Benson & Hedges manufacturer to cut 2,300 jobs worldwide

Benson & Hedges manufacturer to cut 2,300 jobs worldwide

Around 2,300 jobs are being cut worldwide at British American Tobacco amid a group overhaul to invest in vaping and new products.

The Benson & Hedges and Lucky Strike cigarette-maker said the jobs are largely set to go by January and will focus on management, with more than 20% of senior roles in the group being affected.

British American Tobacco (BAT) – which employs more than 55,000 people globally – declined to give a breakdown of where the jobs will go.

It operates across more than 200 markets worldwide, but the UK is one of the smaller ones.

FTSE 100-listed BAT employs nearly 2,500 staff in the UK, with its group headquarters in London and a research and development operation and office in Southampton.

A programme of this significance involves decisions that will be difficult for our people, but ultimately it is the right thing for our business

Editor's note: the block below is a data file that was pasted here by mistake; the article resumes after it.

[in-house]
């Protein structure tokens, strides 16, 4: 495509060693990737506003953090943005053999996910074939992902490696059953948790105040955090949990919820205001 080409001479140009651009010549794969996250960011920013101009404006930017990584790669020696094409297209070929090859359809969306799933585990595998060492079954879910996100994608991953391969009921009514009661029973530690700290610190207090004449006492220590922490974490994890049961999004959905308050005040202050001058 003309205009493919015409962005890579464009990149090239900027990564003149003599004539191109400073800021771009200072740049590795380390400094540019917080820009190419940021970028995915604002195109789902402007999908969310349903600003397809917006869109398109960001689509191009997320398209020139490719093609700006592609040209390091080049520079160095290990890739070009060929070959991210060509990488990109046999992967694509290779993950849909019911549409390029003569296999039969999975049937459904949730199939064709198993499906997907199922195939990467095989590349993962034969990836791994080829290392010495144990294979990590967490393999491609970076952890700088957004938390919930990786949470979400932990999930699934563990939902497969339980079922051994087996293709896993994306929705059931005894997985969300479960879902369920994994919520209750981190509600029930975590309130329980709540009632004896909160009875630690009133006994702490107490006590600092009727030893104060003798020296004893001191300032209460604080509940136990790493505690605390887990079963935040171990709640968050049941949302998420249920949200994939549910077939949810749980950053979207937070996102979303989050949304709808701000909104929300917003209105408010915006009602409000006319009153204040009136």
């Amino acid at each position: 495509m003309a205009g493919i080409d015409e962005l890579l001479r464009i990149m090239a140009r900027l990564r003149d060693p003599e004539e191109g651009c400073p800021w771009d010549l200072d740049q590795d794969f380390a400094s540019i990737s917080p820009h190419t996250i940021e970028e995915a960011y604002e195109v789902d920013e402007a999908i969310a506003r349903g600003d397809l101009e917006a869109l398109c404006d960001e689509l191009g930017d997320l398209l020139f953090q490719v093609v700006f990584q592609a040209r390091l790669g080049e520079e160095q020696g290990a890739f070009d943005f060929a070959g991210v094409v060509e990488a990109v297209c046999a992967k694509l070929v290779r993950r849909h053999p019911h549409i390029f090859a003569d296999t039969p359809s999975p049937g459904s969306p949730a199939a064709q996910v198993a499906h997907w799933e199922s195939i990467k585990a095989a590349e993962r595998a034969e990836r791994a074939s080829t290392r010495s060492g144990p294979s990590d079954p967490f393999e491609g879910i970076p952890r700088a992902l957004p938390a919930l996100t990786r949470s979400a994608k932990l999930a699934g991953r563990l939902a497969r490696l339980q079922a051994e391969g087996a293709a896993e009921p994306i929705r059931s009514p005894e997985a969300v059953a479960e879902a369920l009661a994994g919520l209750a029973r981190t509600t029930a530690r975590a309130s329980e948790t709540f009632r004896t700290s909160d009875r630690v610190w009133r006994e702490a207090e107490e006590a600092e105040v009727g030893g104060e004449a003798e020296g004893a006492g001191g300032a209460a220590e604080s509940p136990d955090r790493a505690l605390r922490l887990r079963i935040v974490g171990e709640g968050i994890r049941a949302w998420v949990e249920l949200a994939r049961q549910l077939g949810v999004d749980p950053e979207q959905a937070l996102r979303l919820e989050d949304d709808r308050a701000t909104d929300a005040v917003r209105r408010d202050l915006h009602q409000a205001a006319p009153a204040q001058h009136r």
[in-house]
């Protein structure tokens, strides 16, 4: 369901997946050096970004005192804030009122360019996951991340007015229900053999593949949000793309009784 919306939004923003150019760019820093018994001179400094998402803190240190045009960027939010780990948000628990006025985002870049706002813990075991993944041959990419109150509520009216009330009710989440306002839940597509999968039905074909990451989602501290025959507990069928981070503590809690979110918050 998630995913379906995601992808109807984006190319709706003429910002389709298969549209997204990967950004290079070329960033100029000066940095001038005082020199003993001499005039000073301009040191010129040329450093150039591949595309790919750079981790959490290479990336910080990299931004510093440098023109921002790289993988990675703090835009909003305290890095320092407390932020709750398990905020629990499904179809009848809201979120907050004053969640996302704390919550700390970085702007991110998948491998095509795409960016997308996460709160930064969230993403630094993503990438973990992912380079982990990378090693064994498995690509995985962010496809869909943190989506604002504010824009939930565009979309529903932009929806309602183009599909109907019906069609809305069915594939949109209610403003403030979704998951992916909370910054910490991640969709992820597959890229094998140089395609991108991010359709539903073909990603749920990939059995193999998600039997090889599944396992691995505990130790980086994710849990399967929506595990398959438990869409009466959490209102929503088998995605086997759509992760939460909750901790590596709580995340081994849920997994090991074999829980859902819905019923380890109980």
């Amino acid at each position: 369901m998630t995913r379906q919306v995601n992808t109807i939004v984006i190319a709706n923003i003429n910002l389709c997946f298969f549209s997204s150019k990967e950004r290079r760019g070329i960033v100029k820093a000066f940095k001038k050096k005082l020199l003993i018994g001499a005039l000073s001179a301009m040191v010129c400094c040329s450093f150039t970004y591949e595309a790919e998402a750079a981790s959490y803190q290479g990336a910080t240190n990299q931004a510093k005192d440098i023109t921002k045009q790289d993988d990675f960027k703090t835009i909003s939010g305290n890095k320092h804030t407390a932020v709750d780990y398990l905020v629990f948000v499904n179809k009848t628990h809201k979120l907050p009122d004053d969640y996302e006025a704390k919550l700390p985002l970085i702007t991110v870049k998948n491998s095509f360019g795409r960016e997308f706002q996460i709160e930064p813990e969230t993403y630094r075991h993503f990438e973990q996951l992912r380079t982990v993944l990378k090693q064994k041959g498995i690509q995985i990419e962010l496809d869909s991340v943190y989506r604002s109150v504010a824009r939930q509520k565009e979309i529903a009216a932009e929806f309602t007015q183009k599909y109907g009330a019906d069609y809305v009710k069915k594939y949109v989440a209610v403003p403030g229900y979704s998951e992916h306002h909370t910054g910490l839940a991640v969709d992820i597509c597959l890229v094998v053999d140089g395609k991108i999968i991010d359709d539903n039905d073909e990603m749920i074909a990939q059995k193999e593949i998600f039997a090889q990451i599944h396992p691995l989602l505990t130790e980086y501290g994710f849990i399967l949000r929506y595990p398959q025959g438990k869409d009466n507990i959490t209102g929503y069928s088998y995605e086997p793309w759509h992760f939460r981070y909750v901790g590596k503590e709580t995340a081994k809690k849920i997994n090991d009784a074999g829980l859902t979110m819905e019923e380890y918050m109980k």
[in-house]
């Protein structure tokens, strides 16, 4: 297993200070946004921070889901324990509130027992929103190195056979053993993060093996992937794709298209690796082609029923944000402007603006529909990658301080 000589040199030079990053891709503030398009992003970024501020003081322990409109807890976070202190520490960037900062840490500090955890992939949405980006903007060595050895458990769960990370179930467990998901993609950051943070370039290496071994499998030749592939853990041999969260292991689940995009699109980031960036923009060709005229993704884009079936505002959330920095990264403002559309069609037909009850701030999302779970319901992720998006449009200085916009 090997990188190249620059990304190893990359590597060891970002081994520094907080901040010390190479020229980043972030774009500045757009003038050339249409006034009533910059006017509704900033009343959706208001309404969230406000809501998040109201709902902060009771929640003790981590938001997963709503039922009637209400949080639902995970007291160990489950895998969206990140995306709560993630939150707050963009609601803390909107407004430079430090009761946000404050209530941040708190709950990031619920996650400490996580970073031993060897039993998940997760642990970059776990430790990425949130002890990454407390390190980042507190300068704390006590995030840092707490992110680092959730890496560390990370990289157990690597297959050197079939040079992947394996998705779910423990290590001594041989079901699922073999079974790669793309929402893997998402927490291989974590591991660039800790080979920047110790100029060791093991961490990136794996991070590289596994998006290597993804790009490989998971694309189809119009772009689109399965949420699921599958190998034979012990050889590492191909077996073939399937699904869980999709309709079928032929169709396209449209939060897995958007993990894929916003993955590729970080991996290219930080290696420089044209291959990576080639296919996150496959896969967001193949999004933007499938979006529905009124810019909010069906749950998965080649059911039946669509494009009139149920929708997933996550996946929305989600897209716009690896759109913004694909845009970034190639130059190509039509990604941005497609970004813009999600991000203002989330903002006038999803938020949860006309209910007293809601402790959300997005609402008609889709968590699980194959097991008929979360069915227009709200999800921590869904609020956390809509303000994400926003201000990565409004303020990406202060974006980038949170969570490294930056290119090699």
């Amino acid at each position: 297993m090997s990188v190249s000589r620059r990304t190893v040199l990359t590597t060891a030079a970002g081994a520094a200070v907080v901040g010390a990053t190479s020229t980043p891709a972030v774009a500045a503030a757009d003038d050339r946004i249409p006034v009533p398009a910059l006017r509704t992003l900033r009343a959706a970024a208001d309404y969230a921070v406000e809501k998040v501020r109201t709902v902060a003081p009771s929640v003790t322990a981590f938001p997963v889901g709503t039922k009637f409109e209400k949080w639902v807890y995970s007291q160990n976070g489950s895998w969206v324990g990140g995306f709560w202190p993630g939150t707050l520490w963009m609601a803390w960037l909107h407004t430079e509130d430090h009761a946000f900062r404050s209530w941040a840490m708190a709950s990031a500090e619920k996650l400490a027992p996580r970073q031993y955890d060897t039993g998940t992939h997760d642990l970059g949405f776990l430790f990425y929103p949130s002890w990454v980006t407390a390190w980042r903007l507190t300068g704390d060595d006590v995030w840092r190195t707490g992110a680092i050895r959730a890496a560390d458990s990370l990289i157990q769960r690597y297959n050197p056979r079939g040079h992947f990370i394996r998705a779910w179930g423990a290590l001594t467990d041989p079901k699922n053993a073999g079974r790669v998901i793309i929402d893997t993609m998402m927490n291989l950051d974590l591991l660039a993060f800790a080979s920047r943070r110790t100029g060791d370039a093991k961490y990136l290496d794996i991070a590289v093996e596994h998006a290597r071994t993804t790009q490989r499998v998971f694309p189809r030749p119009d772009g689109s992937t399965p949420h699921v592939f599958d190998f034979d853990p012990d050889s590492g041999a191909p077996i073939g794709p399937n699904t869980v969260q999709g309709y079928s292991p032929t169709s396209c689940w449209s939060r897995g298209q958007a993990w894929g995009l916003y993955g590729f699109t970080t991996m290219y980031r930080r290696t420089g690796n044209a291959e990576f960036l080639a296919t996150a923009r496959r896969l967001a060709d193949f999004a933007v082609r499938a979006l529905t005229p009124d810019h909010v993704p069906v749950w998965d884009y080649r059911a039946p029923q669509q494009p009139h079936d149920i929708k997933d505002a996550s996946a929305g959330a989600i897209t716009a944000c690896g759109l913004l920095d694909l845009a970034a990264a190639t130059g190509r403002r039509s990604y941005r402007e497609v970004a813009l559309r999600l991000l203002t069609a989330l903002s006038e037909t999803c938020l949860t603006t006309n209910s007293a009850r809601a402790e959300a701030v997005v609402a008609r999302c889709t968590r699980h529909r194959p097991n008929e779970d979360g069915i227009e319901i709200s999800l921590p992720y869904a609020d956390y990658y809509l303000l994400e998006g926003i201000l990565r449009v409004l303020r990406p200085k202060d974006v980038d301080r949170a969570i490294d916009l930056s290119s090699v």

BAT said the cuts will allow it to deliver savings to reinvest in new categories such as vapour, tobacco heating products and oral tobacco as smokers turn their backs on traditional cigarettes.

It wants to make €5.5bn (£5bn) of sales from these new high-growth products by 2023-24.

Among its plans, BAT will reduce management layers, trim its business units and simplify its key business processes.

It is now consulting with affected staff.

BAT chief executive Jack Bowles, who took on the top job five months ago, insisted the overhaul is the “right thing for our business”.

He said: “My goal is to oversee a step-change in new category growth and significantly simplify our current ways of working and business processes whilst delivering long-term sustainable returns for our shareholders.

“This is a vital first move to help achieve these goals.”

He added: “A programme of this significance involves decisions that will be difficult for our people, but ultimately it is the right thing for our business.”

It comes as cigarette sales continue to plunge in major markets, while US President Donald Trump has also pledged to clamp down on flavoured e-cigarettes amid fears they are encouraging children to vape.

- Press Association

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